If a Voetstoots clause was included in the sales contract and the real estate agent provided the buyer with a state form signed by the seller, the only time an aggrieved buyer could successfully sue a seller, if the buyer could prove that the seller was aware of a defect but deliberately concealed that information from the buyer. Some mediation lawyers (normally appointed by the seller) and real estate agents (also appointed by the seller usually) struggle hard to keep the voetstoots clause in the agreement and sometimes even refuse empty to remove this clause. Given this type of harassment, buyers should be aware that they have the option of removing a clause they like or including it in the offer agreement. If the seller, or lawyer or agent resists or refuses to remove the voetstoots clause, then the buyer should seriously ask what information about the property is hidden and consider moving away from the agreement. However, it can be very difficult – and expensive – to prove that sellers have deliberately withheld the information when problems are only discovered after the sale. A known term that any buyer and seller of real estate has encountered is that of the Voetstoots clause. The term comes from dutch and translates directly into “shoveled a foot.” The term means that the product, in this context the real estate, is sold “as seen” or “how it is”. On the other hand, the buyers ellis and Another v Cilliers NO e e.a. 2016 (1) SA 293 (WC) successfully relied on the Voetstoots scheme, as they were able to demonstrate that the seller knew a number of defects that they did not disclose to the buyer. These defects included dilapidated foundations, support beams and poles, as well as a false ceiling and cement floor, applied to wooden floors to conceal subsidence and create the illusion that the house was flat. The court found that the seller, even though he did not consider the irregular floors to be a defect, still had a “parallel obligation” to disclose to the buyer unusual and unusual features of the property. The Court found in this case that the application of the Voetstoots clause was limited when a seller was aware of a latent defect and concealed that fact from the purchaser. However, if the seller fraudulently conceals that there is a latent defect, the Voetstoots clause cannot be invoked at all.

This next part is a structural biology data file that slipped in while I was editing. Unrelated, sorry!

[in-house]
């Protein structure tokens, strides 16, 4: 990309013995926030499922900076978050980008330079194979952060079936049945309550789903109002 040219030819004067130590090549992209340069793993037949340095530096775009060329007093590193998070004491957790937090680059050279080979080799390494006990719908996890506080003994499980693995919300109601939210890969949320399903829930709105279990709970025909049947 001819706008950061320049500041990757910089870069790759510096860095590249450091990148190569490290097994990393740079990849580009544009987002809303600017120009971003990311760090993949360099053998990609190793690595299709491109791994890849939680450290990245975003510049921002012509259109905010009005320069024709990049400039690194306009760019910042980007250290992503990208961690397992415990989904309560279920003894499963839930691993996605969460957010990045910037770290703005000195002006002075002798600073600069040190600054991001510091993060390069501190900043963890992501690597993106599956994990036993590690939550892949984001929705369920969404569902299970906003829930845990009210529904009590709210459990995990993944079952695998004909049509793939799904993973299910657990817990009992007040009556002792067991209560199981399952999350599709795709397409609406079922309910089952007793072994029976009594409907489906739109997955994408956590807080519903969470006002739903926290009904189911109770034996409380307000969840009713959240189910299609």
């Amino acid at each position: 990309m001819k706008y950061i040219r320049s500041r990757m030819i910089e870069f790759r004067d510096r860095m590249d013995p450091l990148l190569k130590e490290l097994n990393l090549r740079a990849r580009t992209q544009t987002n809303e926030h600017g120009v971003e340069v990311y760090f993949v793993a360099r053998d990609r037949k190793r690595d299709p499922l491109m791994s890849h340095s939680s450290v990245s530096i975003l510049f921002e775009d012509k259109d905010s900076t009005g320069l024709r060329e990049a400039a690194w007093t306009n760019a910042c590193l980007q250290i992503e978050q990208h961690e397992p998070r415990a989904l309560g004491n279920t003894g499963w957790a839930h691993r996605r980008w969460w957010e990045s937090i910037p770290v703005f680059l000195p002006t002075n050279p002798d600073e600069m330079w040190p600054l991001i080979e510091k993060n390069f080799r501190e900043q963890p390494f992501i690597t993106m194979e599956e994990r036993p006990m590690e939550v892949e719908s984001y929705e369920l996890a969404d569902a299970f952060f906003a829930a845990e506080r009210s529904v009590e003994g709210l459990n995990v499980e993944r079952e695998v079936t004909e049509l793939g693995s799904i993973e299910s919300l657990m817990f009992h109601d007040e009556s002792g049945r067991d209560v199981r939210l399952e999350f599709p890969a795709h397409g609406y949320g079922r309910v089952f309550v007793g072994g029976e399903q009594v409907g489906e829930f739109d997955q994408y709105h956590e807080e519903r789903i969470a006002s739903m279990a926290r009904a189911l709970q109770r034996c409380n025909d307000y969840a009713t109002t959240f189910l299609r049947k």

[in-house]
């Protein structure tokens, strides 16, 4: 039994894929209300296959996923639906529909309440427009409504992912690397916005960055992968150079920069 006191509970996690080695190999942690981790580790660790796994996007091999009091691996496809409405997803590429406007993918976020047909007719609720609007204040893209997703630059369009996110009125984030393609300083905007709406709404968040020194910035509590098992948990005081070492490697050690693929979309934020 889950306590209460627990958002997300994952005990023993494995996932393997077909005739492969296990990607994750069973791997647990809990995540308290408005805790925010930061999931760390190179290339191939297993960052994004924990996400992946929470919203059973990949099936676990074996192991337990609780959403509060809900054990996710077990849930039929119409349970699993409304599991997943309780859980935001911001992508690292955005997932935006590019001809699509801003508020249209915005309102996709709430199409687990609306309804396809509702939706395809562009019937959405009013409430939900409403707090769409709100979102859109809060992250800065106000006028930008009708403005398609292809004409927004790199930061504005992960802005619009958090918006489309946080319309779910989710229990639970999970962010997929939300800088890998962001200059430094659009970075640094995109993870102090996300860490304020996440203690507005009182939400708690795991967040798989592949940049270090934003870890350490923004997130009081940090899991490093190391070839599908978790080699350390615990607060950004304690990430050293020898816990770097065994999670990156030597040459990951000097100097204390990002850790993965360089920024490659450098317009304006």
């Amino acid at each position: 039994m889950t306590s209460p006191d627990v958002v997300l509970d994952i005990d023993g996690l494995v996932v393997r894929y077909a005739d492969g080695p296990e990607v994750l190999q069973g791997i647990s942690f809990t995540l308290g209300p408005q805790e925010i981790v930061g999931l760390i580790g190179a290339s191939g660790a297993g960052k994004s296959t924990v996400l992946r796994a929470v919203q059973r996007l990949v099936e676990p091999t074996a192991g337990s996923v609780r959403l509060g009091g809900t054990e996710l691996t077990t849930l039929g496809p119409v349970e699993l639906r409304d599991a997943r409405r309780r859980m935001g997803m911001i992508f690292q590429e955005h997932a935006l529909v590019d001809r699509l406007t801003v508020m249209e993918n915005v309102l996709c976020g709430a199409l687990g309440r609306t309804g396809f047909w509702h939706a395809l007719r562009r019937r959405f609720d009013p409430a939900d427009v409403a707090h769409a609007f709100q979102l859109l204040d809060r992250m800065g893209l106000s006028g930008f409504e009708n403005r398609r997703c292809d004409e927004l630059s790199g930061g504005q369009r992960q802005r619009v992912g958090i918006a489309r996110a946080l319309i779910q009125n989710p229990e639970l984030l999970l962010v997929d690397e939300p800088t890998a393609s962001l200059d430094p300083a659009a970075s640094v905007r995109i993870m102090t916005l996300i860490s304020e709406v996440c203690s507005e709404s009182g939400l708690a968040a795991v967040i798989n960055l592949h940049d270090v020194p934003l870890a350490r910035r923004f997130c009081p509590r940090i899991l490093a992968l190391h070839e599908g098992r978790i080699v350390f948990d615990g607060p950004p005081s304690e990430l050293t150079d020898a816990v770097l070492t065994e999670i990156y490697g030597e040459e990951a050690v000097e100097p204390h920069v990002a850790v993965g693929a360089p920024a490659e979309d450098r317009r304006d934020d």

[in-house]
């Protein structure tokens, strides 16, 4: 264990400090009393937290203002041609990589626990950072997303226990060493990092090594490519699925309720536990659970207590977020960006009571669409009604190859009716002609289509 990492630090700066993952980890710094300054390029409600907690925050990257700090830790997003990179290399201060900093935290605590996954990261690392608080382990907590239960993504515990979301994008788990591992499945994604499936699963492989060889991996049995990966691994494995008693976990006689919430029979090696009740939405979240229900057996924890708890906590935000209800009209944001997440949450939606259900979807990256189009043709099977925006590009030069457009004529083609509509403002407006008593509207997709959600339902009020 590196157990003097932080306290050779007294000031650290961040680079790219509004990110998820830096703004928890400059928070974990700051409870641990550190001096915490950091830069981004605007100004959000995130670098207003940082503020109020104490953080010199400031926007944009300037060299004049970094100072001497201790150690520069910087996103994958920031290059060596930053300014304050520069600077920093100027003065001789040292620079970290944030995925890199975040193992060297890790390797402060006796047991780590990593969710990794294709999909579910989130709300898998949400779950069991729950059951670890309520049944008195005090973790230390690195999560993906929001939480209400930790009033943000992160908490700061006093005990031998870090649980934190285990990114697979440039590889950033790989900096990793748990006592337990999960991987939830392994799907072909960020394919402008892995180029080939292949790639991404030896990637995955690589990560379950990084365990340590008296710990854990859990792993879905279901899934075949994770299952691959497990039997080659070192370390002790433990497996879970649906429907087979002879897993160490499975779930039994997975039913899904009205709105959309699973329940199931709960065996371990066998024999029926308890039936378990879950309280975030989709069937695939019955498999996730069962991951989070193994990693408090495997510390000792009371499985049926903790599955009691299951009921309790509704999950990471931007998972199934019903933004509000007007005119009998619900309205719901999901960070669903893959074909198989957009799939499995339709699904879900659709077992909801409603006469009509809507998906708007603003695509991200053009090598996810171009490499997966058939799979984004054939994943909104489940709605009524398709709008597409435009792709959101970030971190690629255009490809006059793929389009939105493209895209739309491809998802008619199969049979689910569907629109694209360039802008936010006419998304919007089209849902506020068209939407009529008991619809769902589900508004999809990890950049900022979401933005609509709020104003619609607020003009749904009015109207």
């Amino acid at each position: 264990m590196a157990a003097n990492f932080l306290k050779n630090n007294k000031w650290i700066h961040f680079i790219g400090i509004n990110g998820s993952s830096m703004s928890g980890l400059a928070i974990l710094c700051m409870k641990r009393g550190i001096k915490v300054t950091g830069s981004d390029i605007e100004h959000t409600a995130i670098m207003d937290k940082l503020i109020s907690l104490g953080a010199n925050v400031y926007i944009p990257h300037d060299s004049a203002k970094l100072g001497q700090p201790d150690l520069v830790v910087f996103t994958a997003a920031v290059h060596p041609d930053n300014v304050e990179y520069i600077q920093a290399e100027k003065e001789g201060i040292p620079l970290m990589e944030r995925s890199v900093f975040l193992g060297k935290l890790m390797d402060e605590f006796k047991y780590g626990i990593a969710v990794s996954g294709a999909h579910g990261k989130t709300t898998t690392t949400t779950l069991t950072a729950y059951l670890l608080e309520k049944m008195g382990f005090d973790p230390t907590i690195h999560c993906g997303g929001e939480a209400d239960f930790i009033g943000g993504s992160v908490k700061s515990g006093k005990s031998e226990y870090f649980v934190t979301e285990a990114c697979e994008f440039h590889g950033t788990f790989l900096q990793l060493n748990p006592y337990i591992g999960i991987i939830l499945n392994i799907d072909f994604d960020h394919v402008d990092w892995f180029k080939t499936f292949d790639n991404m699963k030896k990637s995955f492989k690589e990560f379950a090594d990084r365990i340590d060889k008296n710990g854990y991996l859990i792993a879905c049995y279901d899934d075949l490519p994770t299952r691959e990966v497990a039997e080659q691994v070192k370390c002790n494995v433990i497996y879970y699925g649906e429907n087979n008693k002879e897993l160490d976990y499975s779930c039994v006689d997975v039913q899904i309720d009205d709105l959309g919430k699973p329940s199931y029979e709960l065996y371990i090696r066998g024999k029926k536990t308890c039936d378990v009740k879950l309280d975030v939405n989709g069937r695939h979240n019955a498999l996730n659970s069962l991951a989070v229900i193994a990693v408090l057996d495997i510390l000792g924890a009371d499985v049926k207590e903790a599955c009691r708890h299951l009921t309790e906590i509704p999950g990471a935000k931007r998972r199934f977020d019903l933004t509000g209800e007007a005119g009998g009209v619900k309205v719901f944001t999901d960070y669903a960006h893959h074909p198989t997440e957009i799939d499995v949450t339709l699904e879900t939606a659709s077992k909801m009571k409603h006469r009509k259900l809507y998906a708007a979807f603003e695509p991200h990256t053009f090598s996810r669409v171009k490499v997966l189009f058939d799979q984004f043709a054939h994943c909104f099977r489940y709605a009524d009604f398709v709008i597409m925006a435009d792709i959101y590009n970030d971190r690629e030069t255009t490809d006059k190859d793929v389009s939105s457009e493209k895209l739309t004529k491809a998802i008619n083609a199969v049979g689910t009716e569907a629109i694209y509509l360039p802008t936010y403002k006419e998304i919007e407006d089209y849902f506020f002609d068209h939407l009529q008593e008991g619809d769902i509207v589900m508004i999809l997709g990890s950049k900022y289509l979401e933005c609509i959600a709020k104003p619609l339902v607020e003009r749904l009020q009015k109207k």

In South African law, the voetstoots clause is a standard term that is inserted into real estate – and many others – in sales contracts. It stipulates that the buyer buys the property or any other object in its current form, whether or not he has patents or latent defects. If a deed of sale contains a “Voetstoots” clause, the legal situation described above changes completely. The common law is amended and the clause excludes the liability of a seller in the event of latent defects. In other words, where a person for sale contains a “Voetstoots” clause, the buyer has no right to the seller with respect to latent defects, unless the buyer can prove that the seller was aware of the defect at the time of the sale and had concealed its existence from the buyer with the intention of deceiving him.